Kay Coles James, President of The Heritage Foundation crafted an excellent column, but for Oklahoma it rings particularly true. It is not just Washington D.C., but Oklahoma and many other states where the people notice government “lives by a different set of rules.”
James notes that last week “Congress passed a spending bill that provided much-needed military funding—but also busted the budget caps that had previously held the line on federal spending” resulting in an estimated $1.5 trillion added to the national debt, which is already so large it endangers America’s future.
“Now, if you or I spent beyond our means, we’d be in big trouble—fast. First would come the warning letters and calls from our creditors. Then our paychecks would be garnished. A rather lethal-looking gentleman would appear on our doorstep to repossess our car. And the bank would take our house,” Jones writes.
Let’s add Oklahoma here. Apparently because we are such a populist state burdened in majority with Leftist media unhappy to live here, Oklahoma passes revenue limiting provisions instead of spending limits. No surprise, that doesn’t work beyond the small group of strange “lethal-looking” folk that never let a good crisis go to waste.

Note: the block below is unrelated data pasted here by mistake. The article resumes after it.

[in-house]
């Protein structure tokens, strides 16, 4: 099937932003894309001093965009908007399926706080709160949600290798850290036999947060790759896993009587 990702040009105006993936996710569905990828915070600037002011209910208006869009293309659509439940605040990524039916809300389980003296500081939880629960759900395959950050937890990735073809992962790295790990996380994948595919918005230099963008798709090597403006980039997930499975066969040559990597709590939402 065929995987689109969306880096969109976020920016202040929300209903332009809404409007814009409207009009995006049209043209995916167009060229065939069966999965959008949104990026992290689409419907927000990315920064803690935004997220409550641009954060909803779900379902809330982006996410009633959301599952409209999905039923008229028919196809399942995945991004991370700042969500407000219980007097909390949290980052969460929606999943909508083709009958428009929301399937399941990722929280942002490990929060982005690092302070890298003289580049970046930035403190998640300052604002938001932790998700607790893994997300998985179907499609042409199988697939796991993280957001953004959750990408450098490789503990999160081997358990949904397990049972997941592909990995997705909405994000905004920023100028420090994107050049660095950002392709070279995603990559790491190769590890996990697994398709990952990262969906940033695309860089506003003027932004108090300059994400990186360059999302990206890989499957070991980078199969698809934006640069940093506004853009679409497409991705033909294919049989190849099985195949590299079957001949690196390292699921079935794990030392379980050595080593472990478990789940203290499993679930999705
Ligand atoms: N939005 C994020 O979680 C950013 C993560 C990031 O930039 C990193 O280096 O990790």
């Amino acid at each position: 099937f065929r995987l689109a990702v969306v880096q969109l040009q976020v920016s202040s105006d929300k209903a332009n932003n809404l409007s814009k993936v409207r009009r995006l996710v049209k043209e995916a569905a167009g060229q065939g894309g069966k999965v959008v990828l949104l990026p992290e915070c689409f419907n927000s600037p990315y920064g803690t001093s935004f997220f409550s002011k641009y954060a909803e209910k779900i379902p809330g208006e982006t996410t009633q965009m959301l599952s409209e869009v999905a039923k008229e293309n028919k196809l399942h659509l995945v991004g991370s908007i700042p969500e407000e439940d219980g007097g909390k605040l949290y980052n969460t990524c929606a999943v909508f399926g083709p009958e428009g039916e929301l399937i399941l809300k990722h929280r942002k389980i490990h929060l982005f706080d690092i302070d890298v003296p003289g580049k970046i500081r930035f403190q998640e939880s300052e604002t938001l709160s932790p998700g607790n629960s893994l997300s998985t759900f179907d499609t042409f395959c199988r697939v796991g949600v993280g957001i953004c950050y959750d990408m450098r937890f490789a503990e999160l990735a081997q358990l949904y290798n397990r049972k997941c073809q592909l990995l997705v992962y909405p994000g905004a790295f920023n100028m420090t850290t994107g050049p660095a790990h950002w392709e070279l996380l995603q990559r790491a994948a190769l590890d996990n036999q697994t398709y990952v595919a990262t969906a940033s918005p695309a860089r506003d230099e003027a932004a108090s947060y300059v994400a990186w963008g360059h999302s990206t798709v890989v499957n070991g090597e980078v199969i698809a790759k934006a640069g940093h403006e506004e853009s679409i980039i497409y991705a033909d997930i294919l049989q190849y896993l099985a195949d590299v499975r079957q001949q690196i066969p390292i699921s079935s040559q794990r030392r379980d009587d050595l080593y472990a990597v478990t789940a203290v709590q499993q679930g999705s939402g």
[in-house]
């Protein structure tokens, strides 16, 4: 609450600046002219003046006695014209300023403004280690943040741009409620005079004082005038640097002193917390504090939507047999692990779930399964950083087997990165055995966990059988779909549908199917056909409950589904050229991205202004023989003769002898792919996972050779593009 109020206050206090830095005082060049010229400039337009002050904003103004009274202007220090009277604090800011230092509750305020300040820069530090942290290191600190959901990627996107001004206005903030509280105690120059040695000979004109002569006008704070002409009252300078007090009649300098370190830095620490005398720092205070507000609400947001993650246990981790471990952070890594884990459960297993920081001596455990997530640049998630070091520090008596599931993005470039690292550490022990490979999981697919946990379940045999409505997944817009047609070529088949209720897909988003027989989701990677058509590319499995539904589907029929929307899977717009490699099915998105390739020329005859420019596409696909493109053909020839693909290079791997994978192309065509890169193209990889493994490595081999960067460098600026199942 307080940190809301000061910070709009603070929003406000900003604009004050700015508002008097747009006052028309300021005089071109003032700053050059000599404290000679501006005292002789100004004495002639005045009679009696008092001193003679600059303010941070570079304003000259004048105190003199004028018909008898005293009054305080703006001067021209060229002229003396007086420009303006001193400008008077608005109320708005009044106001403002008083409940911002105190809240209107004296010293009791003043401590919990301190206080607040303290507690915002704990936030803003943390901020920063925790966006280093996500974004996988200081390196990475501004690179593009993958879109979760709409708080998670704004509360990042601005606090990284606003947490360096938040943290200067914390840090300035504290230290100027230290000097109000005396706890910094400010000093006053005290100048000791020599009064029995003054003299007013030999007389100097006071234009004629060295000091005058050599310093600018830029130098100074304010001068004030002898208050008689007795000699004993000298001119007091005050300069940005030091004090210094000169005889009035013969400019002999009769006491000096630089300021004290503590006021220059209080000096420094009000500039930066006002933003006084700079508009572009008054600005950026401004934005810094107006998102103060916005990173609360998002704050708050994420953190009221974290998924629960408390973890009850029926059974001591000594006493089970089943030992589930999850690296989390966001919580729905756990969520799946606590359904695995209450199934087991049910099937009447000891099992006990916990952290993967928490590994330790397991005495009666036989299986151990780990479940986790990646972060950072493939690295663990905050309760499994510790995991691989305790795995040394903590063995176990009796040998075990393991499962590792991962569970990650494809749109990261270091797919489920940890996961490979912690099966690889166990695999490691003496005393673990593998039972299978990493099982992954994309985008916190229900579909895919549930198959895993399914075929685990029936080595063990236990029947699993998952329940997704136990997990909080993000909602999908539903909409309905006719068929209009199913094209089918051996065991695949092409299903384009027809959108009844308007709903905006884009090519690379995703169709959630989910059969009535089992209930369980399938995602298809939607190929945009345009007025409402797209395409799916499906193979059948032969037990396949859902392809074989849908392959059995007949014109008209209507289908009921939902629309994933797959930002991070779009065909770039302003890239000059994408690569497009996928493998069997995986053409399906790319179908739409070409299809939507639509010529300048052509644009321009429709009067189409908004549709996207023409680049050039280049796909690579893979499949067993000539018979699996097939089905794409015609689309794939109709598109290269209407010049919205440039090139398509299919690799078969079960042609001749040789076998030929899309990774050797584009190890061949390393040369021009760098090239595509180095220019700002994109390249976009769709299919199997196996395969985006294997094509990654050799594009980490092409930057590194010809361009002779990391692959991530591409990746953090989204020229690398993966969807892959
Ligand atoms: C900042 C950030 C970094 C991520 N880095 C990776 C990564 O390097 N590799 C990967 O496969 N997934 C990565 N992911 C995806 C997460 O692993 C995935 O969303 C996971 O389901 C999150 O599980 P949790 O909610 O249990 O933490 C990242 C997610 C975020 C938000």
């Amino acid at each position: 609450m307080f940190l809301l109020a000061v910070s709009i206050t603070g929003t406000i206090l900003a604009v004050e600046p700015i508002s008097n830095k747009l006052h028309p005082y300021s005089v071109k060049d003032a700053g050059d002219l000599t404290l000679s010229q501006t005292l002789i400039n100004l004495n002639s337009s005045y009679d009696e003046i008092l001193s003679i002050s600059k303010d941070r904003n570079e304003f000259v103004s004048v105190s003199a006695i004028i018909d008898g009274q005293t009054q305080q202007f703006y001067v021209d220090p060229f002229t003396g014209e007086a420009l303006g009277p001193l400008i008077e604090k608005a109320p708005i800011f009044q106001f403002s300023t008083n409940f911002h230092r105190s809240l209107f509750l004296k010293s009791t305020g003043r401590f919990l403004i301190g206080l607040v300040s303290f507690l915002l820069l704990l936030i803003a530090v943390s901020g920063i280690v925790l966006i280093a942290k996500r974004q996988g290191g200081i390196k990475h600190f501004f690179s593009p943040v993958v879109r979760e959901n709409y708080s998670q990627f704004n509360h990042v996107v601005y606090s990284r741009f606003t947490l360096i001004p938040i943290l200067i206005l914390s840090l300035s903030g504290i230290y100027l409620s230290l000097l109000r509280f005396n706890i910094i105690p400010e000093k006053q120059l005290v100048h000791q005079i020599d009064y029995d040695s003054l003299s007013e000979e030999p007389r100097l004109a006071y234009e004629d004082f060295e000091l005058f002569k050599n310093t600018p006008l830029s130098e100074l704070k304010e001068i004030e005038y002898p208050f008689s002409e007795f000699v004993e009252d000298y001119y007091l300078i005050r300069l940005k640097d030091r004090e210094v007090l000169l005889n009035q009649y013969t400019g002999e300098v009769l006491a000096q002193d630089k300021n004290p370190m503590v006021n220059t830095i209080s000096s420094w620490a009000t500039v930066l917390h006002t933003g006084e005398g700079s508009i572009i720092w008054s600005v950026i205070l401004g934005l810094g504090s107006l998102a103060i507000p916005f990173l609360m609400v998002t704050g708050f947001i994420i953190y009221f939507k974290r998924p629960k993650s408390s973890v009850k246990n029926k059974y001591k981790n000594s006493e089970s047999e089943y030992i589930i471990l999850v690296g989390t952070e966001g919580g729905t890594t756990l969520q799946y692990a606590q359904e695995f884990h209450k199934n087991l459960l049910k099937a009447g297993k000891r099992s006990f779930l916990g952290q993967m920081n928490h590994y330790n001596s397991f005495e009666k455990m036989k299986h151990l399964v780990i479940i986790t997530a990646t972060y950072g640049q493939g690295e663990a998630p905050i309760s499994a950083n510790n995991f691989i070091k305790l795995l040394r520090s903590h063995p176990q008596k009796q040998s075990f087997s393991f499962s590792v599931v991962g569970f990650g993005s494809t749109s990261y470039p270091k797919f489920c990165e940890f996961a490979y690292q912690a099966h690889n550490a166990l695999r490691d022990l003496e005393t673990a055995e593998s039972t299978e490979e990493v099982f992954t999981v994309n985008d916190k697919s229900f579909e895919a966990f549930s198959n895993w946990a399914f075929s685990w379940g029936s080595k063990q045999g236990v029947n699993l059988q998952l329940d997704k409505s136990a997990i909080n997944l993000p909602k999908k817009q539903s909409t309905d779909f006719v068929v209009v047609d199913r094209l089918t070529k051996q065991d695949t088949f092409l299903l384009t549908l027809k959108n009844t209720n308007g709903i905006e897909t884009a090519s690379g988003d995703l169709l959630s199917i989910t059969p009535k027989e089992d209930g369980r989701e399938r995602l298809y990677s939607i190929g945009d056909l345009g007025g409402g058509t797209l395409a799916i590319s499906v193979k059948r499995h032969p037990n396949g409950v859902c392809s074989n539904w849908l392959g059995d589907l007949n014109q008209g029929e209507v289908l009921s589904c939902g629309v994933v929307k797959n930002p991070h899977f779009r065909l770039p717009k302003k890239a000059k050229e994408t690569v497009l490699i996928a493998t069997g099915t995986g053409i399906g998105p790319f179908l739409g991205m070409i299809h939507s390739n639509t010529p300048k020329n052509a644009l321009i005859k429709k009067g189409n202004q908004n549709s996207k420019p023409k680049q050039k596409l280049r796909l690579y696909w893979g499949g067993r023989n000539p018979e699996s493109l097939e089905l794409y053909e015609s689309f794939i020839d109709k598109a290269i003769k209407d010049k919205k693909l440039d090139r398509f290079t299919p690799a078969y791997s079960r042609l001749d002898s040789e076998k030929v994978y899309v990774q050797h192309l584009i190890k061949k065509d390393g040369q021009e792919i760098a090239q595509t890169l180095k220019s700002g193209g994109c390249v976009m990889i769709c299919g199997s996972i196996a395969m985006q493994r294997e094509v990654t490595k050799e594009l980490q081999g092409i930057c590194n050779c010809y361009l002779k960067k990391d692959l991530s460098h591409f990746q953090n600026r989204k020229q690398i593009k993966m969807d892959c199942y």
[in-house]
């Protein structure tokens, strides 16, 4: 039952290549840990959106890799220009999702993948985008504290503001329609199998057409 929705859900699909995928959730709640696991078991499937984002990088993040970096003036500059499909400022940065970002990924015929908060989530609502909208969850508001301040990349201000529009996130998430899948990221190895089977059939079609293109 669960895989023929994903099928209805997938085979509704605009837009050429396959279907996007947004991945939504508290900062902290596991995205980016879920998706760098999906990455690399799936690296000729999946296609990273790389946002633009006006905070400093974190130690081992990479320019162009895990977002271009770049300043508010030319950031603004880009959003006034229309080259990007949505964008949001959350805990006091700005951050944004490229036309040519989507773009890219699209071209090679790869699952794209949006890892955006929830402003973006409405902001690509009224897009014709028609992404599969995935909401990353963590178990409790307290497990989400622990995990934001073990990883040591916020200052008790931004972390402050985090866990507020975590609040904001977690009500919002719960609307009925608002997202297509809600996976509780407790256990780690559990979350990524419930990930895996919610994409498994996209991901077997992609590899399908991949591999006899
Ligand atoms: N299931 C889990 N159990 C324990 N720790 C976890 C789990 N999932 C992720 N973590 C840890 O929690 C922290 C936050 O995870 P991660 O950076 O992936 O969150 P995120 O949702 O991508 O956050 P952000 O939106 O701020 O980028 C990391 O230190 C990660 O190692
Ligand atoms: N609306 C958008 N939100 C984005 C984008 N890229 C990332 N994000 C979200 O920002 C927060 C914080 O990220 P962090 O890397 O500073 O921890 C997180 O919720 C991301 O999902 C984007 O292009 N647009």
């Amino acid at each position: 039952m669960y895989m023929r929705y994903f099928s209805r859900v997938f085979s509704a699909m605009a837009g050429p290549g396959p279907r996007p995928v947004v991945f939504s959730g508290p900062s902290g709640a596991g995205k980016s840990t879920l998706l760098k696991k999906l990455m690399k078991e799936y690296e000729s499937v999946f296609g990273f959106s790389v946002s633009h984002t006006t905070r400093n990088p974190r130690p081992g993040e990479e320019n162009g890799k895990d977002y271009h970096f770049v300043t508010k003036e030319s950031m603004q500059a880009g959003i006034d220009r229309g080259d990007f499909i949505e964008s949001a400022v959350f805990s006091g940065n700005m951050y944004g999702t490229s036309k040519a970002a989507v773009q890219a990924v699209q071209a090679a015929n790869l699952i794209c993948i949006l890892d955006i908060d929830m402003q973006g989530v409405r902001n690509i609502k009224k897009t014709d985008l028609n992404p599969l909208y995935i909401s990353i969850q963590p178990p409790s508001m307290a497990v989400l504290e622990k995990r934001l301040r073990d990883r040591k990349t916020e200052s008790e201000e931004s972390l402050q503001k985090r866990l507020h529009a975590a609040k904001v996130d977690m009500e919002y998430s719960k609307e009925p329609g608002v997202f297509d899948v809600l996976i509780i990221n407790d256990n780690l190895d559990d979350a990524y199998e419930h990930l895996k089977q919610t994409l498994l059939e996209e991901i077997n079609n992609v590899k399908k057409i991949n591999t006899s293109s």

James writes, “But in Washington… debt it has just incurred will be shifted to us, our children, and our grandchildren.
“In response, concerned Americans are calling for reform. As The Heritage Foundation tweeted last week, Congress is bankrupting the country and robbing future generations of Americans to pay for it. That’s why Heritage’s “Blueprint for Balance” offers detailed solutions that would reduce federal spending by more than $10 trillion over 10 years.
“And yet, little may change unless Washington itself is changed.
“You see, our [if not all] government is run by rational men and women who have to operate in a very irrational environment. And their leaders, who are champions of fiscal responsibility, manage legislative bodies that are not conducive to it.
“Here’s what I mean: Members of Congress want to please their voters so we’ll keep re-electing them. They know we’re worried about the government’s debt and the economic collapse it could cause, but every time they try to cut spending, they get an earful from angry folks back home.
“So they’re stuck—do they cut spending and pay down the government’s debt even if it means losing their jobs? Or do they keep on spending, try to ignore the mounting fiscal crisis, and get re-elected? One look at the spinning U.S. Debt Clock is all that’s needed to see how they’re answering these questions.
“With so much more red ink suddenly splashed on the federal government’s already staggering $20.6 trillion debt, the time for action is now.
“That’s why I think we should make Washington work like the rest of us do.
“Just imagine the impact of a very different dynamic: What if the total amount the federal government could spend in a given year was directly linked to how well our economy was doing?” Click here for more from Kay Coles James
While James writes about Washington, it is a plan for all government everywhere.